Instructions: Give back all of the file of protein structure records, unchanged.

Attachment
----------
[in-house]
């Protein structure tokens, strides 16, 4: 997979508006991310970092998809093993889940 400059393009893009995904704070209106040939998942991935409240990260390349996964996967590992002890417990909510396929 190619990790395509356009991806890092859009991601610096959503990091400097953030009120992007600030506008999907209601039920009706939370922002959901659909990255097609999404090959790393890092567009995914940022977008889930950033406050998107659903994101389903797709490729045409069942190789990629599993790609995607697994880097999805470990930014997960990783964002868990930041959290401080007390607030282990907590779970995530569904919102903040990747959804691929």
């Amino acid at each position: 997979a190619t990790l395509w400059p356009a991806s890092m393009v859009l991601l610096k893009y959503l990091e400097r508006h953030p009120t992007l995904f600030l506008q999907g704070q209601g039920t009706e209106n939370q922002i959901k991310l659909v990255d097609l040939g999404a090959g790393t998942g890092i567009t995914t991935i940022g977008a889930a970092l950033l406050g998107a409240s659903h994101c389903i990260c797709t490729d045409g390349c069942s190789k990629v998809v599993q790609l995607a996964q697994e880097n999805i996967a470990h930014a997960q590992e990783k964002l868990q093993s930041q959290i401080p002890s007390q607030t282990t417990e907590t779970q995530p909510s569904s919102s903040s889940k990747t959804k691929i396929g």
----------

[in-house]
């Protein structure tokens, strides 16, 4: 997979508006991310970092998809093993889940 400059393009893009995904704070209106040939998942991935409240990260390349996964996967590992002890417990909510396929 190619990790395509356009991806890092859009991601610096959503990091400097953030009120992007600030506008999907209601039920009706939370922002959901659909990255097609999404090959790393890092567009995914940022977008889930950033406050998107659903994101389903797709490729045409069942190789990629599993790609995607697994880097999805470990930014997960990783964002868990930041959290401080007390607030282990907590779970995530569904919102903040990747959804691929």
């Amino acid at each position: 997979a190619t990790l395509w400059p356009a991806s890092m393009v859009l991601l610096k893009y959503l990091e400097r508006h953030p009120t992007l995904f600030l506008q999907g704070q209601g039920t009706e209106n939370q922002i959901k991310l659909v990255d097609l040939g999404a090959g790393t998942g890092i567009t995914t991935i940022g977008a889930a970092l950033l406050g998107a409240s659903h994101c389903i990260c797709t490729d045409g390349c069942s190789k990629v998809v599993q790609l995607a996964q697994e880097n999805i996967a470990h930014a997960q590992e990783k964002l868990q093993s930041q959290i401080p002890s007390q607030t282990t417990e907590t779970q995530p909510s569904s919102s903040s889940k990747t959804k691929i396929g």